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McCarrick Report Published by Vatican

By Rheingold Giuffra Ruffo Plotkin & Hellman LLP

A 426-page report published by the Vatican’s Secretariat of State has been made public after more than two years of speculation and intrigue regarding what, if anything, the Vatican investigation of the former powerful Cardinal Theodore McCarrick would find. However, the lengthy report reveals nothing new in the sage of the now-defrocked 90-year-old McCarrick.

Blame Directed at Saint John Paul II

The United Kingdom’s Daily Mail reports that the publication blames now Saint John Paul II for allowing McCarrick to continue his rise through the ranks of the US Catholic hierarchy while absolving current Pope Francis of wrongdoing or knowledge of McCarrick’s past abuse. 

The Report never addresses the fact that Pope Francis allowed McCarrick to resume his diplomatic missions after he assumed the papacy in 2013, in spite of the fact that Pope Benedict has suspended him and prohibited him from such activity.

The Report itself states, “Because this Report is focused on institutional knowledge and decision-making related to McCarrick, only the accounts that were known to Holy See officials or to members of the ecclesiastical hierarchy in the United States before late 2017 are set forth in the Report, with victims’ consent and approval.”

Findings In the Report

In the ensuing chapters, the Report often concludes in a similar fashion by absolving the hierarchy of any knowledge of McCarrick’s sexual abuse of children or inappropriate involvement with seminarians.  This is a typical excerpt of the Report’s findings:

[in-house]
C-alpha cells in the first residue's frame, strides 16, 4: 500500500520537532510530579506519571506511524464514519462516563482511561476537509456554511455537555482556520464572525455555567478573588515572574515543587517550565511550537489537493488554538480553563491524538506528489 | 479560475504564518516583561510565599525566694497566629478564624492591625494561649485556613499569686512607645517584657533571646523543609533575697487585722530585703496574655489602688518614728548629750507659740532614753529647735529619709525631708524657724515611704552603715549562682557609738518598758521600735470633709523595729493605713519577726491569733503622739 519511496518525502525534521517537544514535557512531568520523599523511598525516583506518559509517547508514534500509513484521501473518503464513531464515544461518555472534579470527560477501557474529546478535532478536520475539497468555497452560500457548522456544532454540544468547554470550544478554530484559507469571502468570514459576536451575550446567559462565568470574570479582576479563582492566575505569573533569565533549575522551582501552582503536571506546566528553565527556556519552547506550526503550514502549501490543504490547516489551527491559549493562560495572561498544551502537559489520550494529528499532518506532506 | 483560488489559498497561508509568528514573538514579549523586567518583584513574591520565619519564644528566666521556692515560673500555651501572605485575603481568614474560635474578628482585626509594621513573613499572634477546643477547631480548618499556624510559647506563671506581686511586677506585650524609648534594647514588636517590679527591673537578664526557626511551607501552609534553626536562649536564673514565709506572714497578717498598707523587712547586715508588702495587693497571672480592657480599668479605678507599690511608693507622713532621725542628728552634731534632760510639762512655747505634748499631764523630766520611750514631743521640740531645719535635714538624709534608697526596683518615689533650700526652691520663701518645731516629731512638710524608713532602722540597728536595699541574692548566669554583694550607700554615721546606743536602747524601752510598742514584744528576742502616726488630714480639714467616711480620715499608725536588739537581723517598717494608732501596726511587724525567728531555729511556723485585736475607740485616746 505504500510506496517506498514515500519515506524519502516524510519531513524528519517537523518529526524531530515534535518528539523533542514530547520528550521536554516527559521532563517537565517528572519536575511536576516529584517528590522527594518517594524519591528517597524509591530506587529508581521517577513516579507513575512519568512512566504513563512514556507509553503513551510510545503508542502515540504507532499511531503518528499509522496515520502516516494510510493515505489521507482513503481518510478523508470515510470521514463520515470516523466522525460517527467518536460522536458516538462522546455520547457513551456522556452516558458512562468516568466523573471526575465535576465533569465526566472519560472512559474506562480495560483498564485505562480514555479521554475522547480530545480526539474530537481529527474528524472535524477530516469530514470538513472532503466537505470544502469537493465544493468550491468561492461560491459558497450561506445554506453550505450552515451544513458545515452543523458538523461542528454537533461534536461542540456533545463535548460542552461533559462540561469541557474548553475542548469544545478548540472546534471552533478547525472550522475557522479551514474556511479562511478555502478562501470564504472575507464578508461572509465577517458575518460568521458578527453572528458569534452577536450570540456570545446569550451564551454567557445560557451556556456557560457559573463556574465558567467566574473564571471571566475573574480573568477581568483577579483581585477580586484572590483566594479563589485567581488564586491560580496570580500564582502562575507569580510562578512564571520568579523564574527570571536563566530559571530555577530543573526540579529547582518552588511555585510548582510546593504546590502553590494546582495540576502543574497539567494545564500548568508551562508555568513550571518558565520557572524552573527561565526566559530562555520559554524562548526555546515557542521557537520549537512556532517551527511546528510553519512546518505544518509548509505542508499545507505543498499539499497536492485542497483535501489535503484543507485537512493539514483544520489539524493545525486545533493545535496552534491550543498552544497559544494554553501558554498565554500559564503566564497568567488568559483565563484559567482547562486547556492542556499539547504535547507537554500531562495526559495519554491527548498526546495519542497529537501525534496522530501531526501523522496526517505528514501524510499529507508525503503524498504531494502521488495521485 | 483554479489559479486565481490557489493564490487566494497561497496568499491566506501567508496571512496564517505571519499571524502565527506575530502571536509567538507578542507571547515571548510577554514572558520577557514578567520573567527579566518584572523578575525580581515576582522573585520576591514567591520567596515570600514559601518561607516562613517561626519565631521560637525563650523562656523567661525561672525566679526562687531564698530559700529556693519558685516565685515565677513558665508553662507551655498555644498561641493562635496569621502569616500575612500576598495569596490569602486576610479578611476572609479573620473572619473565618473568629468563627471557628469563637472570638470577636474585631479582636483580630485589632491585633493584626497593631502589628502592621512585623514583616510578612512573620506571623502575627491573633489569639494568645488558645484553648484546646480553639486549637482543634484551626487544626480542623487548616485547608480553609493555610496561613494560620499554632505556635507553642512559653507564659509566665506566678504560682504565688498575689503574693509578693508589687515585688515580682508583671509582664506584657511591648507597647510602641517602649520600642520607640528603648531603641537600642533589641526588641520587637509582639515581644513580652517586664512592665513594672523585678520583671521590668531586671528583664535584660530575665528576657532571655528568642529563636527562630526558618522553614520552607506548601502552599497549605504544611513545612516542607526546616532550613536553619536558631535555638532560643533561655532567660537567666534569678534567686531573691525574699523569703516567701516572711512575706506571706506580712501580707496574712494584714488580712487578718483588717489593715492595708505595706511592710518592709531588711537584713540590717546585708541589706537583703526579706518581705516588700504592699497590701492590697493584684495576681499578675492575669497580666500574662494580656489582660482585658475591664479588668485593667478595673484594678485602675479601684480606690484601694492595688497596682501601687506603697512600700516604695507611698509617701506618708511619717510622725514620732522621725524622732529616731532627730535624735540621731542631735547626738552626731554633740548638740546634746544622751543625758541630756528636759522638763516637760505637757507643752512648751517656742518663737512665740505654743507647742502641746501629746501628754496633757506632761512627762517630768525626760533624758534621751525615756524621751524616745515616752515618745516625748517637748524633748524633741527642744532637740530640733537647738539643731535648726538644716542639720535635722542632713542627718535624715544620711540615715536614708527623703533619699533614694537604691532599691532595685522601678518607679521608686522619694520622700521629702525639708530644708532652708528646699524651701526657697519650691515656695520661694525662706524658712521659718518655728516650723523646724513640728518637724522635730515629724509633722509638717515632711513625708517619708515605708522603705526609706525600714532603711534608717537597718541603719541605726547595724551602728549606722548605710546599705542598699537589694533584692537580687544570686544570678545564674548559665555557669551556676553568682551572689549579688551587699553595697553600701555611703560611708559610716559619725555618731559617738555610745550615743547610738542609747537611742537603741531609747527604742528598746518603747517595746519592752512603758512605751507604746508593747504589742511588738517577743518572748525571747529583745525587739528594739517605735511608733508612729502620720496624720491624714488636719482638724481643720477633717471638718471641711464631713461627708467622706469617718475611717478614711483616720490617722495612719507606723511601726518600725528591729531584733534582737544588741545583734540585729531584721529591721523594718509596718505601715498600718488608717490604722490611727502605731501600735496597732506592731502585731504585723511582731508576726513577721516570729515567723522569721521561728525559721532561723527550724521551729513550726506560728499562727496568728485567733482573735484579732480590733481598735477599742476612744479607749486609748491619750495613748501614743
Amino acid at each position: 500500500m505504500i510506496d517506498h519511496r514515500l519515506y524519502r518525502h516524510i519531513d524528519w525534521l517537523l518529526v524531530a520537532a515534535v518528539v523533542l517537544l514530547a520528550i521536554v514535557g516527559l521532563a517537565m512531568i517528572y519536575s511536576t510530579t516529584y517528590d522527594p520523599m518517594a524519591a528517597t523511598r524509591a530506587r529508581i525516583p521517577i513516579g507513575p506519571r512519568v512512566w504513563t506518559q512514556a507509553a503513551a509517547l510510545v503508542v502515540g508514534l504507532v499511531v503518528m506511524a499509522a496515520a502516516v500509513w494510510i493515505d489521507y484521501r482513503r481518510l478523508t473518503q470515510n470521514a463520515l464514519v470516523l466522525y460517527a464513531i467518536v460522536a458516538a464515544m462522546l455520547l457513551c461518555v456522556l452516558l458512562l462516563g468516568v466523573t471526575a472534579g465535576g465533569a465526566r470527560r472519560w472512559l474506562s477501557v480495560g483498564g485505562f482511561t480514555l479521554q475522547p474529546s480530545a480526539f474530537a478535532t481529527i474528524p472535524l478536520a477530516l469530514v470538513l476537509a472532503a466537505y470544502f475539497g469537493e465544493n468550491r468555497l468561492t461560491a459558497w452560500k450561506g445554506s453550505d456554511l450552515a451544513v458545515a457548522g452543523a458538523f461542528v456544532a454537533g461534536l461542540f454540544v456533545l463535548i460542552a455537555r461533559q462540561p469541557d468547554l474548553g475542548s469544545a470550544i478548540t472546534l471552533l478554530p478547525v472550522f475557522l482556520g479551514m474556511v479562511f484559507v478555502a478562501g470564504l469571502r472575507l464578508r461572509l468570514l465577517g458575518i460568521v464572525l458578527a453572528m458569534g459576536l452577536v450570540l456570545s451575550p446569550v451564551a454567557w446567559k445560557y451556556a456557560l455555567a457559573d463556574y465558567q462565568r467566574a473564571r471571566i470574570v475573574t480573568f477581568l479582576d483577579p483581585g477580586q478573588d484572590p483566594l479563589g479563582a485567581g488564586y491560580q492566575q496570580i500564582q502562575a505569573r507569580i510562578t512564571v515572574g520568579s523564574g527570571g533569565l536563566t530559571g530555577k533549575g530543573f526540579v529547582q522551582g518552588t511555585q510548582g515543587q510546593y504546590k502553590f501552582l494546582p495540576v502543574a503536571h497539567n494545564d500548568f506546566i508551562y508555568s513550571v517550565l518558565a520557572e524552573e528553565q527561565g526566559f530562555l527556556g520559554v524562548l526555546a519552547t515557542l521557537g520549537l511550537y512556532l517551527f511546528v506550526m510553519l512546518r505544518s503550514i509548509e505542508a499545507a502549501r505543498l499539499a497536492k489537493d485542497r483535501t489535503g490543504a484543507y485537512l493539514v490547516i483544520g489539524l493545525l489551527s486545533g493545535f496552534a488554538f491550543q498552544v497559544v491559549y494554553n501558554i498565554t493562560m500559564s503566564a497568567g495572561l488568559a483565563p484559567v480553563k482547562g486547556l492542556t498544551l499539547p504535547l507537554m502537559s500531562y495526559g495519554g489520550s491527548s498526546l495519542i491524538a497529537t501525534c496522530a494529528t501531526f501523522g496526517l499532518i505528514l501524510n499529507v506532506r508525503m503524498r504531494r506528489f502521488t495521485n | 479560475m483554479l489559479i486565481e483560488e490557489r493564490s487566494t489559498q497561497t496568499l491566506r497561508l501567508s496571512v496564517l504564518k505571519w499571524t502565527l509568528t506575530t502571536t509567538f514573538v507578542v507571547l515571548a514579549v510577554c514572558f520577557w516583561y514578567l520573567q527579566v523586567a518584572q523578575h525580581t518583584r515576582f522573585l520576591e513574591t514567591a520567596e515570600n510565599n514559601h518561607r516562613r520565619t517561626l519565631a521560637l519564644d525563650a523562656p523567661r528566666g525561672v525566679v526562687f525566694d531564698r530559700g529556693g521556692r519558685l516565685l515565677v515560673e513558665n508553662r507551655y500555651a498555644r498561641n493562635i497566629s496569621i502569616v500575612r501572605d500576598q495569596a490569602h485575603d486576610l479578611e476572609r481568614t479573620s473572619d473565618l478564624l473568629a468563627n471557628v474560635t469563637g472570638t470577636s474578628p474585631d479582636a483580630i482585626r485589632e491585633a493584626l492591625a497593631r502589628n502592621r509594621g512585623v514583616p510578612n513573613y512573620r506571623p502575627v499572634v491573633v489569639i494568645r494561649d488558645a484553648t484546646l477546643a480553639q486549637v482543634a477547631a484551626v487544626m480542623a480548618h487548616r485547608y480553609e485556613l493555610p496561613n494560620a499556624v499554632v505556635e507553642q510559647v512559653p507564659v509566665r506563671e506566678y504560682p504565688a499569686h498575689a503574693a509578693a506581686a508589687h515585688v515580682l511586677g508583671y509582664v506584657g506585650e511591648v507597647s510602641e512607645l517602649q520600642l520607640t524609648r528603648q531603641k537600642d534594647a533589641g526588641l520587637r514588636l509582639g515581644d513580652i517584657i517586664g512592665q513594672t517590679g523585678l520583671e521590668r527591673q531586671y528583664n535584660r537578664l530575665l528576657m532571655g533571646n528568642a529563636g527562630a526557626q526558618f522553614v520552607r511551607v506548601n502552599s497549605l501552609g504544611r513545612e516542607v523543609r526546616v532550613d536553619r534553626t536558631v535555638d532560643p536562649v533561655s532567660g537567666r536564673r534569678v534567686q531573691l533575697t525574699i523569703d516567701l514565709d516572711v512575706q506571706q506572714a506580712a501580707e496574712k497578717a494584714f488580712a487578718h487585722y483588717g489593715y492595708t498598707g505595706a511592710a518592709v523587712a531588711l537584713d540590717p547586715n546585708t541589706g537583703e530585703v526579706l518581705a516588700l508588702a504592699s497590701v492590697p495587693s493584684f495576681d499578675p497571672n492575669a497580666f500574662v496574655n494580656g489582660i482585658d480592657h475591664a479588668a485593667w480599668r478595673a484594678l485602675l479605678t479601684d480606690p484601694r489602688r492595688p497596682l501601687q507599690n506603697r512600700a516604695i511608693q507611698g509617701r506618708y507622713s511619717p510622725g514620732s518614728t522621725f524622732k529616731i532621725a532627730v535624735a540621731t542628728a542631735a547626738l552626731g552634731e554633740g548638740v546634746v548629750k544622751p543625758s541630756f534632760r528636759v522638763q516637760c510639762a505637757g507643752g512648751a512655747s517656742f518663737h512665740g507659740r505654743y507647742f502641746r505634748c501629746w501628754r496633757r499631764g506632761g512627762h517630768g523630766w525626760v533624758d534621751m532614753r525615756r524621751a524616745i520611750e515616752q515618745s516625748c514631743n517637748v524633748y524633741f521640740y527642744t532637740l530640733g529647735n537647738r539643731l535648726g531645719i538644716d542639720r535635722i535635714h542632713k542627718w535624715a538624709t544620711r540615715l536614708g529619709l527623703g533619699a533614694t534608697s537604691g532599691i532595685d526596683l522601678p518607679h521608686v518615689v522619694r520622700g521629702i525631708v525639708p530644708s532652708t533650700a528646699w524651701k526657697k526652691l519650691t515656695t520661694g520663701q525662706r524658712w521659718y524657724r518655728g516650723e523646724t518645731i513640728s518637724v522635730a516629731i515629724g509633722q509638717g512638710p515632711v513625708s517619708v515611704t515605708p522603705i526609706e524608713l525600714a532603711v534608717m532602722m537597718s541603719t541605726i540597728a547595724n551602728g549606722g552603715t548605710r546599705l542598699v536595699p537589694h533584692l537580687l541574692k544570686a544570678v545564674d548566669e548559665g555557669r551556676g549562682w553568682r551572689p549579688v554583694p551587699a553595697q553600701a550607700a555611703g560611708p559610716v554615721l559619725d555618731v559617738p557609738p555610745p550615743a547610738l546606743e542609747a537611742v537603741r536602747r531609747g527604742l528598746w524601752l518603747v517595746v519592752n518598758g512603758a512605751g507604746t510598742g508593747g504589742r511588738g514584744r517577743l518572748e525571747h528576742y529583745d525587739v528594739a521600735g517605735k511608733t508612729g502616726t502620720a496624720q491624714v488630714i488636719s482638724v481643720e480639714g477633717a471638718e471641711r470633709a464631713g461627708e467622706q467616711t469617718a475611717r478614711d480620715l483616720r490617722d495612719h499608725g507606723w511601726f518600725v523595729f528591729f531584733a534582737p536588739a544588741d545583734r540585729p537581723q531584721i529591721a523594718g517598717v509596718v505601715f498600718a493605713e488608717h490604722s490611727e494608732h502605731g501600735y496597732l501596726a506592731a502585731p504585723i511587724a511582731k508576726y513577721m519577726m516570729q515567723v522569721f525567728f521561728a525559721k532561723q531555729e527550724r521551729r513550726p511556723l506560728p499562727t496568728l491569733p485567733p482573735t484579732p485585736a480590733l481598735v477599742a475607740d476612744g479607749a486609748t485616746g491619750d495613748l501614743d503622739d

“The investigation determined that Cardinal Egan, the former Archbishop of New York, had been aware of lawsuits filed in 2005 and 2007 by a priest of the Archdiocese of Newark, alleging that McCarrick had “slept with several Newark Archdiocesan seminarians when he was Archbishop of Newark.”1403The investigation did not find evidence sufficient to conclude that anyone else in the leadership of the Archdiocese was aware of these allegations, or had any direct knowledge of abuse or misconduct by McCarrick, either with seminarians or minors.”

Some conclusions drawn by the author(s) are incredulous, including the one about how McCarrick’s fundraising prowess did not influence his rise in the clerical ranks.

“Overall, the record appears to show that although McCarrick’s fundraising skills were weighed heavily, they were not determinative with respect to major decisions made relating to McCarrick, including his appointment to Washington in 2000. In addition, the examination did not reveal evidence that McCarrick’s customary gift-giving and donations impacted significant decisions made by the Holy See regarding McCarrick during any period.”

Since the Report is voluminous and will require time and effort to read, determinative judgments about its impact and influence concerning the future of the Catholic Church’s handling of child sexual abuse cannot be made at this time.  It remains a mystery how a sexual predator was allowed and indeed encouraged to rise to one of the most powerful positions in the US Catholic Church.

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